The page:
DALLAS — It's not just about getting under the Ducks' skin with the Dallas Stars, it's about penetrating their minds.
The evidence includes Antoine Roussel's Game 3 punch directed at Ryan Getzlaf's cut-up face, Ryan Garbutt's slide that broke the right leg of Ducks defenseman Stephane Robidas, and Stars Coach Lindy Ruff's endorsement of the roughness.
"A couple of scrums that, I'm pretty sure if you watch, our guys got punched in the face a few times … when you're getting punched in the face, you're going to punch back … playoff hockey's emotional," Ruff said after Dallas' 3-0 victory that cut the Ducks' Western Conference first-round best-of-seven series lead to 2-1.
After losing the first two games, the Stars clearly displayed their desperation mode in a 17-penalty battle, and now it's the Ducks' turn to answer in Game 4 on Wednesday at American Airlines Center.
"We need to bear down, come to the rink ready to battle. You see a guy break his leg for a second time, you feel that down deep," Ducks forward Andrew Cogliano said, referring to Robidas, who had the same injury earlier in the season before being traded by the Stars to the Ducks.
"We're looking to make things right. We know what those guys do. They play hard, take liberties when the time is right. You have to play them and their best players hard. It's not about being stupid, taking a bunch of penalties and losing. It's about playing playoff hockey."
Ducks Coach Bruce Boudreau said he warned Getzlaf and Corey Perry that Dallas will continue its Game 3 tactics.
"You counteract that with goals. If you're not going to make them pay, they're not going to fear you," Boudreau said. "It's not the Marquess of Queensberry rules out here."
Getzlaf said he embraces the challenge, pushing his teammates to "compete a little bit harder, create stuff around their crease, get to that net harder, getting second shots, screening."
The Ducks couldn't get any of their 37 shots past goalie Kari Lehtonen in Game 3.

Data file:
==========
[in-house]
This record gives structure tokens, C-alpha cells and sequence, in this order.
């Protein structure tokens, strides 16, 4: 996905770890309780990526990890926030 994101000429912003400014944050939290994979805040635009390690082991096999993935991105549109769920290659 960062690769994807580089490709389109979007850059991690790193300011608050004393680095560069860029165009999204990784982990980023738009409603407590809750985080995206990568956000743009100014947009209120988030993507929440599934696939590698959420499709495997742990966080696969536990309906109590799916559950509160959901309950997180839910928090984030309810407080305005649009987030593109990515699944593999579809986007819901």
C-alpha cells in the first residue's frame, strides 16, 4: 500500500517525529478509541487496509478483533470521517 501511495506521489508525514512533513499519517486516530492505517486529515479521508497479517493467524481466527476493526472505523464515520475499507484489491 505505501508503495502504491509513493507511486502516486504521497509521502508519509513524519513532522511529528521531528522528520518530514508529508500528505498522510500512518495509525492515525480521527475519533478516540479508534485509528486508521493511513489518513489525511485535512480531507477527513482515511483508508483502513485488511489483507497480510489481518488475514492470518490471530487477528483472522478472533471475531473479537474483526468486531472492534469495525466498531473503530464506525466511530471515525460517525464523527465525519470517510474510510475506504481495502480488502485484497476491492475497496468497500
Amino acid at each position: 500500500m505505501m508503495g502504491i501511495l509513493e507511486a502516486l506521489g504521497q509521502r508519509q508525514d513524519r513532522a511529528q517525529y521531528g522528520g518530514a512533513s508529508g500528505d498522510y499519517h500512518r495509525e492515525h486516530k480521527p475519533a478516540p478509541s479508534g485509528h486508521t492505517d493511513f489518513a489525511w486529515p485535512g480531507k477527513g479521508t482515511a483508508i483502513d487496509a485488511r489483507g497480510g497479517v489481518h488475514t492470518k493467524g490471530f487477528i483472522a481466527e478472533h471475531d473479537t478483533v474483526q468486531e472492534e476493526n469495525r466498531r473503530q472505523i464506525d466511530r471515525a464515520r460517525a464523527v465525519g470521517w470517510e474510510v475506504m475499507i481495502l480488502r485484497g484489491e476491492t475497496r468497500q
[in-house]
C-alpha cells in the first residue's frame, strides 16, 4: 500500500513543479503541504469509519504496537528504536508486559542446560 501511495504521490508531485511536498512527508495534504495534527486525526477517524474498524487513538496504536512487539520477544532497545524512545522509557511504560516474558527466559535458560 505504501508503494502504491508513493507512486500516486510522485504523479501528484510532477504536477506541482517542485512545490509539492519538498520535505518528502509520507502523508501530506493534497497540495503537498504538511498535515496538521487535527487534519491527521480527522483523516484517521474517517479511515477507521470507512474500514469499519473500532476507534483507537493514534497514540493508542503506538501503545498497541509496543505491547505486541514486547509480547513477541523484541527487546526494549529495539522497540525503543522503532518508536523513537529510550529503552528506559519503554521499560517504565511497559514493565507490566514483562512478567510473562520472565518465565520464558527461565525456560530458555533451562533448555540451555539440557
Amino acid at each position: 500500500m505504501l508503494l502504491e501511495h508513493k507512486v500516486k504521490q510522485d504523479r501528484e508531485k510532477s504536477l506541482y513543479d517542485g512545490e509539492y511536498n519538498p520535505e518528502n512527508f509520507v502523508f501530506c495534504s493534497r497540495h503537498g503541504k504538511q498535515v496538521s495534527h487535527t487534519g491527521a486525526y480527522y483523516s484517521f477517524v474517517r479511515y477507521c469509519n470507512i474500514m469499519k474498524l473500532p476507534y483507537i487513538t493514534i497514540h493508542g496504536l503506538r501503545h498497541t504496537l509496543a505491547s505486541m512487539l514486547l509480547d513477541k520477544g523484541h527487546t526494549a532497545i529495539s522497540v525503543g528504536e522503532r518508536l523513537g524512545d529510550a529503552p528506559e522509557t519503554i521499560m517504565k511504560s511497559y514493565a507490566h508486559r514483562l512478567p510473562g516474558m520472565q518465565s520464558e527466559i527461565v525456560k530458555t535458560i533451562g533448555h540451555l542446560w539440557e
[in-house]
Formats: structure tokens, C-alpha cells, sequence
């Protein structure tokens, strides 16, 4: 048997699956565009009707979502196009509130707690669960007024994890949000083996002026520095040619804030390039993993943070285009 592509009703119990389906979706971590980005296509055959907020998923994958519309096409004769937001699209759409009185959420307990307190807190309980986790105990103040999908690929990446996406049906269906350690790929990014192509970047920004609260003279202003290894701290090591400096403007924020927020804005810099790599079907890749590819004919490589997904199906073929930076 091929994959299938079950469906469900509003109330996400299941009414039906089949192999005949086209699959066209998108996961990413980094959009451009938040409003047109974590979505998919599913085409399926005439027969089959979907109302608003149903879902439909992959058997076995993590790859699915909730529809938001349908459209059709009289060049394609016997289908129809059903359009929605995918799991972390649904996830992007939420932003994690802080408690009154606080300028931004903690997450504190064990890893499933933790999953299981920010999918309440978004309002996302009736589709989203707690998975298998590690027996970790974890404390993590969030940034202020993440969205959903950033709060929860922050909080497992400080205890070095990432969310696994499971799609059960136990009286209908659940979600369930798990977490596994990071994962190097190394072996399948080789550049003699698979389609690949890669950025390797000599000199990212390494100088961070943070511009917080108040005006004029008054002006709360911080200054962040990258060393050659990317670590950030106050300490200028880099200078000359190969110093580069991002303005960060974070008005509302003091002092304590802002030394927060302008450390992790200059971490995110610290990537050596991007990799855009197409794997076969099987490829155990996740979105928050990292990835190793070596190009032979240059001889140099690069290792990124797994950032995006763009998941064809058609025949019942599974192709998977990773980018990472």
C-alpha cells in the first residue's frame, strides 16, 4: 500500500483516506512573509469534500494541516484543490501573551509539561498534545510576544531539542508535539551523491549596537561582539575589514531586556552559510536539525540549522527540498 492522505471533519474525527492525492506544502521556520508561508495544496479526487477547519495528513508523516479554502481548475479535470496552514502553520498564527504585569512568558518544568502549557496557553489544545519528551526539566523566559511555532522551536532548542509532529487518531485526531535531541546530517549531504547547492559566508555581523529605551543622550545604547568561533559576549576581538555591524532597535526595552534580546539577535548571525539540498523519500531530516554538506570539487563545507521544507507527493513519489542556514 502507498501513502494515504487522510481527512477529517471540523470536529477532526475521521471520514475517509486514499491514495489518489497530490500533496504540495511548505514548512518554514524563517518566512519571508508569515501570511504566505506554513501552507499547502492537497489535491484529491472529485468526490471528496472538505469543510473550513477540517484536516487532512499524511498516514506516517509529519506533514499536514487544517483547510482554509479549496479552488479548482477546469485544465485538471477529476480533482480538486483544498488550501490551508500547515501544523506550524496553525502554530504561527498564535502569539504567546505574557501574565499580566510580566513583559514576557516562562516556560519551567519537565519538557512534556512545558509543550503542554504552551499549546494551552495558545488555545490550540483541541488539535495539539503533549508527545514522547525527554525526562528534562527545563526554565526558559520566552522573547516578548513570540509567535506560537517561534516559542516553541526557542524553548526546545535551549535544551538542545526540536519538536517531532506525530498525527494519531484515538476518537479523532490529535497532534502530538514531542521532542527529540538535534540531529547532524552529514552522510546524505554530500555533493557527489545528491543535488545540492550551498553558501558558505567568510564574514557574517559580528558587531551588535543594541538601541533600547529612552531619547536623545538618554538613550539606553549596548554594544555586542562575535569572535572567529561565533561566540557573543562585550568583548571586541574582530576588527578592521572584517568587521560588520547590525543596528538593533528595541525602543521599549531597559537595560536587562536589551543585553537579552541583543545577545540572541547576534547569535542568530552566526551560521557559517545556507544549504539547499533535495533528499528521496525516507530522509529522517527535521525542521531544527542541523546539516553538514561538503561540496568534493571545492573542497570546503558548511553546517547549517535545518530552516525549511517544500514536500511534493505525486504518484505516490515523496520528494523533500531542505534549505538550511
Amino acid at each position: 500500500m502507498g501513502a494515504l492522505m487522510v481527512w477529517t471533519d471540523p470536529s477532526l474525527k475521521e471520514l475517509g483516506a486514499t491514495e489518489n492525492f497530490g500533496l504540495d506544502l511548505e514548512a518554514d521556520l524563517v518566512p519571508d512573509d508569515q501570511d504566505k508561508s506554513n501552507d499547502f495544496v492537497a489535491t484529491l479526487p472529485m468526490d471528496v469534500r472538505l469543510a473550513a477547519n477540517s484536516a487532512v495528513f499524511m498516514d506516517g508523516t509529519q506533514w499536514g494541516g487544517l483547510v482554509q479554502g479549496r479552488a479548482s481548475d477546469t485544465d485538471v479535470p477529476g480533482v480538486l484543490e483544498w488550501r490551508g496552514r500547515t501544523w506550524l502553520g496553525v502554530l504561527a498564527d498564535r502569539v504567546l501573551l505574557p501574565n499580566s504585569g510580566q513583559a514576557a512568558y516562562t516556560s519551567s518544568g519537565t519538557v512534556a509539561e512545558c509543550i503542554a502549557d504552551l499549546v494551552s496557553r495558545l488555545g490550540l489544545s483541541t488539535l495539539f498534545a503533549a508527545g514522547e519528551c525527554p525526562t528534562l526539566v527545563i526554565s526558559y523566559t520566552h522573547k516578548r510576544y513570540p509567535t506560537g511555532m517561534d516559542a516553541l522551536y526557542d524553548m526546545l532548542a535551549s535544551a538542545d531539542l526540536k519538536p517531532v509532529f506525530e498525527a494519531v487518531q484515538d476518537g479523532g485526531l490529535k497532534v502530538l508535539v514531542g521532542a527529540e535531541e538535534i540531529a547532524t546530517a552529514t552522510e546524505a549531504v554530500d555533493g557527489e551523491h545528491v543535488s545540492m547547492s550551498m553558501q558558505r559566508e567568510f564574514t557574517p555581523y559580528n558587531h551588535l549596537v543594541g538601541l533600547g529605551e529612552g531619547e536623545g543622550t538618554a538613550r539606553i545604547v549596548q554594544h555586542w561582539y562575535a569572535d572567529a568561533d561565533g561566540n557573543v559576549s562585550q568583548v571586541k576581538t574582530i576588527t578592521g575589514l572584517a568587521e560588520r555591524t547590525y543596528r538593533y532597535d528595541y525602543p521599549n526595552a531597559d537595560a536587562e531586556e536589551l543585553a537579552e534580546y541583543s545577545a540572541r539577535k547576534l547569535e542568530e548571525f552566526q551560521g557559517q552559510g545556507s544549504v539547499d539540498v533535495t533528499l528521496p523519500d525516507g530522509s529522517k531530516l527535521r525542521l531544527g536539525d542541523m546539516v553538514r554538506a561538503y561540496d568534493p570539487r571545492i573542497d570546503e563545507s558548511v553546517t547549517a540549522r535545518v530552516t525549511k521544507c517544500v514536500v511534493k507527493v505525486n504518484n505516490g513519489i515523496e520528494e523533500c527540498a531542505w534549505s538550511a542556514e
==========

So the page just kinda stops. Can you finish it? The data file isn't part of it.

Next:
In a week in which he has suffered the nasty facial laceration from a Game 1 shot and then witnessed the birth of his third child, daughter Willa, Getzlaf said Dallas' "intent to injure" is not going to intimidate the Ducks.
"They're trying to hit my head, I don't know about getting into it," Getzlaf said. "I don't have enough room right now for them to get in my head, trust me, I've got enough [stuff] going on.
"The best way to deal with that stuff is to put on a good hockey game and put ourselves in a good situation to win this series."
The Ducks are trying to win their first playoff series since 2009.
Enemy No. 1
The Ducks never retaliated for a hit Garbutt delivered Oct. 20 that caused a concussion for former Ducks forward Dustin Penner. Now Robidas has been added to Garbutt's Ducks hit list.
"You would think it's an accident, but then you see who did it and you wonder if there were different intentions," said defenseman Bryan Allen, who was on the ice with Robidas when the second-period injury happened in front of Ducks goalie Frederik Andersen.
Boudreau said, "the kidplays hard. I don't think there was anything meant."
It was just "stupid and pointless," to lose a player of Robidas' importance on such a play, Cogliano said. "Diving at a puck when really there's no play on anything … it's not right."
Mark Fistric, Emerson Etem in?
Defenseman Mark Fistric, who hasn't played with Anaheim since March 15 because of a nerve-related lower-body injury, appears to be the favorite to replace Robidas. Like Robidas, the 6-foot-2, 230-pound Fistric formerly played for Dallas, from 2007 to 2012.
Also in Tuesday's practice, forward Emerson Etem practiced alongside first-liner Perry. Boudreau hinted he might rest Teemu Selanne on Wednesday, going with a fourth line of Kyle Palmieri-Nick Bonino-Patrick Maroon.